The exclusion of “that” in both these paragraphs does not detract or change the narrative. What it does do is faciliate the flow by not clutting up sentences with unnecessary words.

Editing is a good means to get an insight on the overuse of “that” – whether it is your own work or someone else’s. Being mindful when you write is another. While something like morning pages, as suggested by Julia Cameron, is meant to be a stream of consciousness sprouting forth from your pen, it is also the perfect place to also observe. After a few weeks of consciously noting the insertion of needless thats, I began to stop myself before I wrote them down, which eventually translated into an unconscious ripping it of them from my writing. It is hard though.

Un-using “that” is a little like unlearning negative self talk. Once you become aware, the continued overuse of “that” becomes an uncomfortable habit which over time you don’t want to indulge in. The upside, it allows you to utilise every word of a word count, a boon if you are writing to tight word limits in flash fiction. It also allows you to create well written and succinct pieces of writing. Have a go – I promise you’ll never go back.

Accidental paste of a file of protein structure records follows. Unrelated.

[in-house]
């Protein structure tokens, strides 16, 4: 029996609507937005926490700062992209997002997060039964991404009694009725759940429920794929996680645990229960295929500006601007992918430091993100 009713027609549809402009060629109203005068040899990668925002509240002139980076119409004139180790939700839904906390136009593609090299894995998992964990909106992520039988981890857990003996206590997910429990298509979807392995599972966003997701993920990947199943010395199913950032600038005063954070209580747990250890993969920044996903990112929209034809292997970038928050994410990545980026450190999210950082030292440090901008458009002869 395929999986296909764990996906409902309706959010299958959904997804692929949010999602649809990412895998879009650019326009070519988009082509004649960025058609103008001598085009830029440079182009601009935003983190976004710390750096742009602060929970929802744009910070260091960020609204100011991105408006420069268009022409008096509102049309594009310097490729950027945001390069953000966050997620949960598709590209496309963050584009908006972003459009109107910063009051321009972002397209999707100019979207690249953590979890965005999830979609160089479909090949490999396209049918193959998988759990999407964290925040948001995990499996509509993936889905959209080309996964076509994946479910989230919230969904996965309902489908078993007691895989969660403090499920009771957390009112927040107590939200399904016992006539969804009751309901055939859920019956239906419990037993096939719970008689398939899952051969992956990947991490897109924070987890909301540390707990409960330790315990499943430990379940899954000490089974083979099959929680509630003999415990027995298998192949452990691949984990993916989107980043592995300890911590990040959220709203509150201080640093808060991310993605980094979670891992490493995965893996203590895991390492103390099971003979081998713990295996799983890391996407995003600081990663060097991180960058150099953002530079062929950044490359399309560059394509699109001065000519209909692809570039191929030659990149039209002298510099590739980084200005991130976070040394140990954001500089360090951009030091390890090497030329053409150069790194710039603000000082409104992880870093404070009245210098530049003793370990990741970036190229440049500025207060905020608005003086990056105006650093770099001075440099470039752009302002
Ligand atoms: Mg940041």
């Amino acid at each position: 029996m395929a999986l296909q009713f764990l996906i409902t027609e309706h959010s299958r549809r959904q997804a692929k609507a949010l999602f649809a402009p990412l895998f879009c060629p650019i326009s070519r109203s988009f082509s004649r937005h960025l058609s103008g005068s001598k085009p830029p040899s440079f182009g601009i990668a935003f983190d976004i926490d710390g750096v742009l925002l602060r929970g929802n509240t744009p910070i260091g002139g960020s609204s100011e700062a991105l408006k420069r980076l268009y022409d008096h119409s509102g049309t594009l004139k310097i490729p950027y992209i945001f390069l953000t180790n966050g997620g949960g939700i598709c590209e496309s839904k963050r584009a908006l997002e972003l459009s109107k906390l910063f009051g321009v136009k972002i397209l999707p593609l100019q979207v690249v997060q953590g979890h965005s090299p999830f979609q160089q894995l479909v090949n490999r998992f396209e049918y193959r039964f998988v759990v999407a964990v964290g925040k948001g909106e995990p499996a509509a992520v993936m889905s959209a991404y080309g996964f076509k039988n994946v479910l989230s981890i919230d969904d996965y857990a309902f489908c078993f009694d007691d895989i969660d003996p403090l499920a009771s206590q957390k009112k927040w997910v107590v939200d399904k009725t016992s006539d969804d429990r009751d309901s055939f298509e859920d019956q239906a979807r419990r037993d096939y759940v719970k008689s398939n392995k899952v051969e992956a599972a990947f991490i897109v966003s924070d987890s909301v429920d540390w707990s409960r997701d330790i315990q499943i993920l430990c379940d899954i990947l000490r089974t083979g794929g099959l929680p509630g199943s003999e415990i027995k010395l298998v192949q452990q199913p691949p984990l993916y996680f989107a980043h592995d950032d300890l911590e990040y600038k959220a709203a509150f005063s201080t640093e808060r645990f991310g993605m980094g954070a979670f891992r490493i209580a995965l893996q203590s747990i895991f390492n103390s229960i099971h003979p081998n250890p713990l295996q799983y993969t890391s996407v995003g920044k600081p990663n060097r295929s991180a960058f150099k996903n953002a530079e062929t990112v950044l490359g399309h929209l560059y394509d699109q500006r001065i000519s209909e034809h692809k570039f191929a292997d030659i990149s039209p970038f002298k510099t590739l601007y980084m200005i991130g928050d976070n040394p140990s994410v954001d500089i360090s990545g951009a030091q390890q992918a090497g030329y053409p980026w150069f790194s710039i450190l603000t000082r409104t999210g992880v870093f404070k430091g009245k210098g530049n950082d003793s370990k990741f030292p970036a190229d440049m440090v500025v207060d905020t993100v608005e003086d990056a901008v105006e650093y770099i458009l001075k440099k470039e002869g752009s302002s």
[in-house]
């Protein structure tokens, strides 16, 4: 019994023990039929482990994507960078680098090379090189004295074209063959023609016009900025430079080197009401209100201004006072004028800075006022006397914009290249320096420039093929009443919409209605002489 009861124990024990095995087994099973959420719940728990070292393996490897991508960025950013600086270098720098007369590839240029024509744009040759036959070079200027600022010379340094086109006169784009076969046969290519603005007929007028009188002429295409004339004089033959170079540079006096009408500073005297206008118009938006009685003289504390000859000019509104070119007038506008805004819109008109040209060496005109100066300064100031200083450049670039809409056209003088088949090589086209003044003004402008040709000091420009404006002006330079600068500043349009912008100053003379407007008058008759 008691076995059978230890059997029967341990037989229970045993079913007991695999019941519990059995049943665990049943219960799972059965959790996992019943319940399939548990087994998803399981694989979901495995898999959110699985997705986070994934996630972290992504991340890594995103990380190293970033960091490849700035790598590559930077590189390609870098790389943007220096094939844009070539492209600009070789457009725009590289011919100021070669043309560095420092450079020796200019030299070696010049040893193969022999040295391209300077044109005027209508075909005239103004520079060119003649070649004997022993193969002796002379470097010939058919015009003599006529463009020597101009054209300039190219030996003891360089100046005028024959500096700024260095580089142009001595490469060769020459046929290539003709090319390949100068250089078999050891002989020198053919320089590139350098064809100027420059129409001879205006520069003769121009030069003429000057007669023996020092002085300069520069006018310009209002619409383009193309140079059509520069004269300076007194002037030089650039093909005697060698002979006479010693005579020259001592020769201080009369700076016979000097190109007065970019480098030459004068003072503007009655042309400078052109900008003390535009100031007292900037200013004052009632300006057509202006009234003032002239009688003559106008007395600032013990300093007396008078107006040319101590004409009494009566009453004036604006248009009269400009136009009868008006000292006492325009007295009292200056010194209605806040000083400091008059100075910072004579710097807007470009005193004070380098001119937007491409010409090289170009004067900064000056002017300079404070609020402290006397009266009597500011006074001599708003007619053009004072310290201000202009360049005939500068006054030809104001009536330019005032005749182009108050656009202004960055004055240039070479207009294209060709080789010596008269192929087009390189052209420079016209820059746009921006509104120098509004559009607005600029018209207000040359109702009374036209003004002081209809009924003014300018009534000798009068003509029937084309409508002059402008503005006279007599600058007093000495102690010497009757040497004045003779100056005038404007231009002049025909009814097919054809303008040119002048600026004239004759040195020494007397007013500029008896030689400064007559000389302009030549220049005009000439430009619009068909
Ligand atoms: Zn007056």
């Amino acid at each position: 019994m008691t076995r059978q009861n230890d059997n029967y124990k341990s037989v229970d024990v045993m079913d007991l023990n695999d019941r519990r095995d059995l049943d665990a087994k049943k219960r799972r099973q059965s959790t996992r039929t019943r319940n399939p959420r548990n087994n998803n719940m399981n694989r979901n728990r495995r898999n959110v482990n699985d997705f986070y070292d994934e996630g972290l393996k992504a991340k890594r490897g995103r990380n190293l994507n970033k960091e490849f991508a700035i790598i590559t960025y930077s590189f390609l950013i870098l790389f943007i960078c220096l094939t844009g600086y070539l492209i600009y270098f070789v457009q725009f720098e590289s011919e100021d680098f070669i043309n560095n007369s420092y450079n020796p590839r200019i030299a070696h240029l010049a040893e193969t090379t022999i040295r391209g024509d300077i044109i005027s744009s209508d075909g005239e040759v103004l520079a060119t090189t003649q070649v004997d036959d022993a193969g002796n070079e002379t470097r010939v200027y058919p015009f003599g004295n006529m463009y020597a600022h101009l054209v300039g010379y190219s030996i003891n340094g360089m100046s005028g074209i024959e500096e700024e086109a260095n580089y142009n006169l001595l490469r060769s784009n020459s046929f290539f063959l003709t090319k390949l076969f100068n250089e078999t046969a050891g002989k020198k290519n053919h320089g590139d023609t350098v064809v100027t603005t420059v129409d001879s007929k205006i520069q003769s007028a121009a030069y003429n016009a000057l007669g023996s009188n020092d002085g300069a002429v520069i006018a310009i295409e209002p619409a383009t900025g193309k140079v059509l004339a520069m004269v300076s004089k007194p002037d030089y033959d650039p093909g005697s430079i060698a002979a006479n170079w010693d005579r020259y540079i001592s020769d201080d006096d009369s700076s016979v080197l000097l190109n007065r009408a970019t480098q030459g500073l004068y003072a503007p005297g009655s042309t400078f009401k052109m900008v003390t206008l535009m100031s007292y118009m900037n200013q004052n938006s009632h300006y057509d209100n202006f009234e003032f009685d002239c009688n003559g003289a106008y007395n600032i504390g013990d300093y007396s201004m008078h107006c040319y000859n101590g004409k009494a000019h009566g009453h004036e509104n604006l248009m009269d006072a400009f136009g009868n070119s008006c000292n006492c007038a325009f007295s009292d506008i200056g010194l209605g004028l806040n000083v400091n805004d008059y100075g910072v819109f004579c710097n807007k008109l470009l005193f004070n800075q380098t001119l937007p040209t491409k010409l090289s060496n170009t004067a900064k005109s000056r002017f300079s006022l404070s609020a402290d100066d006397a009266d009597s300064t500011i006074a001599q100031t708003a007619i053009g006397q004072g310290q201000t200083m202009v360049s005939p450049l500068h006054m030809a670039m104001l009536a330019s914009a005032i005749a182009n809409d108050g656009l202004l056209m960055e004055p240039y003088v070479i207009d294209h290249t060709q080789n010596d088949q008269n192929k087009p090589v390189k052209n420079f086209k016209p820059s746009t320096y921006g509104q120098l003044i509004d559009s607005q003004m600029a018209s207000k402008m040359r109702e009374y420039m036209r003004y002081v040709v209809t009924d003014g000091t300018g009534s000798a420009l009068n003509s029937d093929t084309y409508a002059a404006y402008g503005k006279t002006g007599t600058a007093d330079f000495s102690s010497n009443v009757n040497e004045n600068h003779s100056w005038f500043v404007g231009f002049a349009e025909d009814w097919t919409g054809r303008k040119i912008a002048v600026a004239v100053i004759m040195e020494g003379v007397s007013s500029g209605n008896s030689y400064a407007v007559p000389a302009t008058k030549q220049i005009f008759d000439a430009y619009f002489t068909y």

Jodi Cleghorn is still keeping her head above water this November. Yes the family are still happy.  And the other creative projects are still moving foward. Changing habits is hard but worthwhile. Want to share in Jodi’s NaNo experiences? They are being Tweeted, blogged and discussion boarded.
  1. November 9, 2009 1:07 am

    Ah, but the funny thing is I kept inserting them mentally as I read. I do agree with you though. They are mostly just a lazy habit.

    Good luck on your NaNo.

  2. November 9, 2009 3:49 am

    Too true. Next post on superfluous usage of ‘then’?

  3. November 9, 2009 6:19 am

    You are correct!

    Funnily enough writing tweets on Twitter has helped me with “thats.” In order to fit the 140 character requirement, I found deleting them (almost put a ‘that’ before ‘deleting’! heh) gave me the space I needed.

  4. November 9, 2009 9:37 am